Martin Smith: Why Harry Maguire could yet have a long career at top of the game

Manchester United's Marcus Rashford (left) and Hull City's Harry Maguire battle for the ball
Manchester United's Marcus Rashford (left) and Hull City's Harry Maguire battle for the ball
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One evening at Bramall Lane in May 2011, three players stood out a mile.

It was the first leg of the FA Youth Cup Final between Sheffield United and Manchester United.

Paul Pogba, much the player you see today, Ravel Morrison all touch and vision and Harry Maguire.

Pogba and Maguire looked like big lads playing against younger kids. Talented, physically intimidating and always one move ahead, it was almost too easy for them.

Their careers took different paths, Pogba going to Juventus before returning to Old Trafford and big Harry leaving for Hull City.

Maguire’s well-documented lack of pace has seemingly undermined his massive natural talent since then but last Thursday he again outshone £89m Pogba, fellow youth cup finalist Jesse Lingard and the rest of the Man Utd superstars with an almost complete centre-back’s performance.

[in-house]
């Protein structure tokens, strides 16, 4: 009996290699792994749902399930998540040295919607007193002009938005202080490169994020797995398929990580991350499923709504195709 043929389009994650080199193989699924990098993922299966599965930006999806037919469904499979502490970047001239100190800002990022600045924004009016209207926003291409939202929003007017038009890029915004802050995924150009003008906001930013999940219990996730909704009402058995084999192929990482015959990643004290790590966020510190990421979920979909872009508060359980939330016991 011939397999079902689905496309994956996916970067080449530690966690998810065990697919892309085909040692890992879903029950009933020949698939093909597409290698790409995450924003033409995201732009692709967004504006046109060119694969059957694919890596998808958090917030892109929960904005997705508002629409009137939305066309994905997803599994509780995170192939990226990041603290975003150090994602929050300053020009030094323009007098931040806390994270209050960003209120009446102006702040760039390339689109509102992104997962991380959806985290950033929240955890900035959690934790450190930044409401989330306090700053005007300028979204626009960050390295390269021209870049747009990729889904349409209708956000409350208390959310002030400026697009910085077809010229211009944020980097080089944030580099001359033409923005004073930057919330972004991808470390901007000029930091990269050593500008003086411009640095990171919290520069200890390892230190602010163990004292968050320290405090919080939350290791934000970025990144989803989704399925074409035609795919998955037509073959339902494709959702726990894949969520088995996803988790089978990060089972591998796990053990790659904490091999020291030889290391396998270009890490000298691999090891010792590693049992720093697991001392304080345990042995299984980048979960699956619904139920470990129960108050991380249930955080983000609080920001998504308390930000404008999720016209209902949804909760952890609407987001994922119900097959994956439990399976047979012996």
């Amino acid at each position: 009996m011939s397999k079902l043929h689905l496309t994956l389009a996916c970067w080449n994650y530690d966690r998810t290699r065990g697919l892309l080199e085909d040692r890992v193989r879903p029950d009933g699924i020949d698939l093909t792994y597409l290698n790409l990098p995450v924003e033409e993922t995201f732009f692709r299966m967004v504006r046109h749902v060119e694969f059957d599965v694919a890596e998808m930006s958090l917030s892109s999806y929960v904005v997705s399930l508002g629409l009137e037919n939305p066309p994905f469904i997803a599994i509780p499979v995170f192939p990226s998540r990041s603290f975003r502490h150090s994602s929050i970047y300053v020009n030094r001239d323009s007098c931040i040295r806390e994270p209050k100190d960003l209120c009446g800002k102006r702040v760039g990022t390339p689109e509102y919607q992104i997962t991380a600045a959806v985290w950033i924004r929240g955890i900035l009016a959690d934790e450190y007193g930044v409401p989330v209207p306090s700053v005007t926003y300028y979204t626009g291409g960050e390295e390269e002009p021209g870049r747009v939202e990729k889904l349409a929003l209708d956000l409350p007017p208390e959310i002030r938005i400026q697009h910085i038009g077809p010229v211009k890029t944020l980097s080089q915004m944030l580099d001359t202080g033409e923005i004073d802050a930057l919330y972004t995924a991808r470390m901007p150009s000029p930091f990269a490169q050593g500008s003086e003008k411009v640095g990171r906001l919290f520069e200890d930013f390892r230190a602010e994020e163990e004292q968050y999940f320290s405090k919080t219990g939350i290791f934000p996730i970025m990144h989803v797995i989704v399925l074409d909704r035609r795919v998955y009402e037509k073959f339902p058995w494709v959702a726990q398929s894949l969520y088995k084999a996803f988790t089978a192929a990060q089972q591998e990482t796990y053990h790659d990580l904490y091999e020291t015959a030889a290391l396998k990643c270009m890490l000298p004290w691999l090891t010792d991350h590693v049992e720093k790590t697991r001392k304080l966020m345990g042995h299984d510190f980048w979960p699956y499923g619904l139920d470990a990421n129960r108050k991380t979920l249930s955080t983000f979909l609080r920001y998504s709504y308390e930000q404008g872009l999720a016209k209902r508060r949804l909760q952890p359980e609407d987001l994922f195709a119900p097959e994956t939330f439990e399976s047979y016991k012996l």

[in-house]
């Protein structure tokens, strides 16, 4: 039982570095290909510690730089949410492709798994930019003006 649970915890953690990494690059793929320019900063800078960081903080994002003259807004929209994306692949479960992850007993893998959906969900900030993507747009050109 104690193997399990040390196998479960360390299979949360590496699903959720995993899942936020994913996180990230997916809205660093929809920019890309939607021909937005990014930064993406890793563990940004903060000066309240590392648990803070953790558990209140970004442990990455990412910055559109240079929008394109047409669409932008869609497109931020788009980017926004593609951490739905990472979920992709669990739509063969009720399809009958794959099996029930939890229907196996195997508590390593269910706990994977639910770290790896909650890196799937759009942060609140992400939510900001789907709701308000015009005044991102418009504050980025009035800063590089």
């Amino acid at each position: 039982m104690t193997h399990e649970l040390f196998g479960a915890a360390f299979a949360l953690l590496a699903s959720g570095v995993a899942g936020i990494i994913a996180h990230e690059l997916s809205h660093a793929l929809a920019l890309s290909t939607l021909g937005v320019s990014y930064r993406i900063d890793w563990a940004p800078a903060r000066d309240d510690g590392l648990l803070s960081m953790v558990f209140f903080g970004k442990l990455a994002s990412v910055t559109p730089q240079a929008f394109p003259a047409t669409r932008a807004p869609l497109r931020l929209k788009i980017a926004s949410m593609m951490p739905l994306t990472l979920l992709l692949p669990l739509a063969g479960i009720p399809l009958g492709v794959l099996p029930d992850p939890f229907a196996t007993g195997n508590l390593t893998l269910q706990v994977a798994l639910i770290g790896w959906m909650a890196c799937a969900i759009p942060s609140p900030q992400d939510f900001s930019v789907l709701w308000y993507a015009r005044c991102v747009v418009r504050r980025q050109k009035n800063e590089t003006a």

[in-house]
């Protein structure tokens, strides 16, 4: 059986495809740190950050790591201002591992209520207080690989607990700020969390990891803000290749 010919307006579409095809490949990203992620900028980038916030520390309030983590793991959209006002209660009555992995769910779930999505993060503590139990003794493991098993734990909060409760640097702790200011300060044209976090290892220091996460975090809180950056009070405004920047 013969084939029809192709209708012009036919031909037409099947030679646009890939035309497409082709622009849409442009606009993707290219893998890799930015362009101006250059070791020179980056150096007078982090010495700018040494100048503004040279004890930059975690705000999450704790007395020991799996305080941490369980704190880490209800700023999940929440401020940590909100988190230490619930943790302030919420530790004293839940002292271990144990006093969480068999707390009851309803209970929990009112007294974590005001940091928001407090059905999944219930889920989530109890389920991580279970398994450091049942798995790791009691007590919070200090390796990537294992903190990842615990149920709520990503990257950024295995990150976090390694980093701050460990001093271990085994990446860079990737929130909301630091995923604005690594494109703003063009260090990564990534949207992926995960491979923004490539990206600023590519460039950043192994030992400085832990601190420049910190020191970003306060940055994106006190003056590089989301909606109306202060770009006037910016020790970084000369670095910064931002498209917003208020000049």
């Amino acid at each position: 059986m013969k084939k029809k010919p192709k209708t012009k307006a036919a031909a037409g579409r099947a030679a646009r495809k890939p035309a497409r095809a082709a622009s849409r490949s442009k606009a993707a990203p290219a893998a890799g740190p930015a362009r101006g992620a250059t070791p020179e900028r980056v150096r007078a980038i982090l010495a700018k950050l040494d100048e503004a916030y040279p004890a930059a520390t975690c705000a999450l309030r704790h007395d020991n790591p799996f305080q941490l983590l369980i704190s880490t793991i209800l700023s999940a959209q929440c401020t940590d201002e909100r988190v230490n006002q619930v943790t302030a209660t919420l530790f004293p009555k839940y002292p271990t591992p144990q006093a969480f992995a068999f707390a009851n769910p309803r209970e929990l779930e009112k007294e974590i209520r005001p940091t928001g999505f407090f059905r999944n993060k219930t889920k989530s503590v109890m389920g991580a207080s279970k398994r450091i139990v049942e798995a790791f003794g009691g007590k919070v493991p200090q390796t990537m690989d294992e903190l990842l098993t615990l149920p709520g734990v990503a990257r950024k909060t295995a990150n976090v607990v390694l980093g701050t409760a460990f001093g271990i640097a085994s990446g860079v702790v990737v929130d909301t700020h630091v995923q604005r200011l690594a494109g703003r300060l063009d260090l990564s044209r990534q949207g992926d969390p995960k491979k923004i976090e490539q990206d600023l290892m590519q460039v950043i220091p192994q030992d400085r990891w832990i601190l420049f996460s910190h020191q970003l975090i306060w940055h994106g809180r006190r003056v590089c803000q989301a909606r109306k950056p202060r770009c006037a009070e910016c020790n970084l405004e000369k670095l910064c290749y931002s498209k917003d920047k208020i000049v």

As Blades columnist Matthew Bell remarked on Friday the 23-year-old’s getting noticed again. That promised career at the very top of the game could yet belong to Harry Maguire.

n Of all the elite goal-scorers in football history he still stands head and shoulders above the rest. At least for now.

Jimmy Greaves’ top-five European leagues’ record of 366 career goals has stood since 1971.

Ronaldo will overtake him soon at Real Madrid but the football world ought to reflect on the man paralysed by a stroke last year and probably most remembered for his TV banter.

Greaves had perfect balance, was lightning quick, brave, calm and a natural scorer - the equivalent of today’s £100m man when he moved from AC Milan to Spurs in 1961 for £99,999.

The smooth economy of his running style was matched by his efficiency in front of goal – 366 league goals in 528 games.

Take a look at Greaves’ goals on YouTube. Absolute genius.

He once scored a goal for Spurs against Forest from the edge of the penalty area when he ‘gave the eyes’ to the keeper - and everyone else in the ground. The next thing anyone knew was the hiss of Golden-T football against netting as it flashed into the top corner.

There was a second’s silence before a motionless Peter Grummit - later an Owls goalkeeper - and the rest of us realised what Greaves had done. By then he back to the half-way line chewing his gum.